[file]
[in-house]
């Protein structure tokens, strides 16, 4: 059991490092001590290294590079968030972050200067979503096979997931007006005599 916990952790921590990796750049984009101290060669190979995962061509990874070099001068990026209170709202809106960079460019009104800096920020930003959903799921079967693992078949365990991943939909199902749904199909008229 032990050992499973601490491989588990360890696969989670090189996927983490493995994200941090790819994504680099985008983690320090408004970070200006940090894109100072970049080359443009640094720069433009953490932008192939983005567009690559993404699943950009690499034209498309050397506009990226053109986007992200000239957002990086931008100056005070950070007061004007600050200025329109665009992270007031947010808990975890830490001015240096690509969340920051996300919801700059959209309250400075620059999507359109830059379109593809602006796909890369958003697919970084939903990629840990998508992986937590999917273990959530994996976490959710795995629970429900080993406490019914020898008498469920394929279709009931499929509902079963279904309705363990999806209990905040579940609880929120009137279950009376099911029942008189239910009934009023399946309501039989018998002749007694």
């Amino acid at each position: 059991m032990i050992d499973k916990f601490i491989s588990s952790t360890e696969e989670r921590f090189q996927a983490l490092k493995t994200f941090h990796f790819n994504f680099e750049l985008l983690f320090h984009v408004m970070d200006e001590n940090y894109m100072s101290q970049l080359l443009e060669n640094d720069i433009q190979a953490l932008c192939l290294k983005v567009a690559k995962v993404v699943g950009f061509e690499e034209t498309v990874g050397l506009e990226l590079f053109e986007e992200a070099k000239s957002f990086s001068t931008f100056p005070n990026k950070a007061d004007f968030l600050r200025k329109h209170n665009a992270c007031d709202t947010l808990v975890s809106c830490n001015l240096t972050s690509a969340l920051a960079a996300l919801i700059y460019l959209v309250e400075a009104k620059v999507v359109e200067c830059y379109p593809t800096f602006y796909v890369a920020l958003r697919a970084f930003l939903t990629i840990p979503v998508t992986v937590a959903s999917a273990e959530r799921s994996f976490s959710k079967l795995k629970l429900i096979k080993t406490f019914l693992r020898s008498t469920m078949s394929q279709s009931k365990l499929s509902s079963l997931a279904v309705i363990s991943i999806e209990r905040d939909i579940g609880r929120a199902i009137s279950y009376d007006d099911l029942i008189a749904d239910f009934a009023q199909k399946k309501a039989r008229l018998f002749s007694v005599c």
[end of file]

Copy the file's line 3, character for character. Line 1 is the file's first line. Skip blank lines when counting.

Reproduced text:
């Amino acid at each position: 059991m032990i050992d499973k916990f601490i491989s588990s952790t360890e696969e989670r921590f090189q996927a983490l490092k493995t994200f941090h990796f790819n994504f680099e750049l985008l983690f320090h984009v408004m970070d200006e001590n940090y894109m100072s101290q970049l080359l443009e060669n640094d720069i433009q190979a953490l932008c192939l290294k983005v567009a690559k995962v993404v699943g950009f061509e690499e034209t498309v990874g050397l506009e990226l590079f053109e986007e992200a070099k000239s957002f990086s001068t931008f100056p005070n990026k950070a007061d004007f968030l600050r200025k329109h209170n665009a992270c007031d709202t947010l808990v975890s809106c830490n001015l240096t972050s690509a969340l920051a960079a996300l919801i700059y460019l959209v309250e400075a009104k620059v999507v359109e200067c830059y379109p593809t800096f602006y796909v890369a920020l958003r697919a970084f930003l939903t990629i840990p979503v998508t992986v937590a959903s999917a273990e959530r799921s994996f976490s959710k079967l795995k629970l429900i096979k080993t406490f019914l693992r020898s008498t469920m078949s394929q279709s009931k365990l499929s509902s079963l997931a279904v309705i363990s991943i999806e209990r905040d939909i579940g609880r929120a199902i009137s279950y009376d007006d099911l029942i008189a749904d239910f009934a009023q199909k399946k309501a039989r008229l018998f002749s007694v005599c």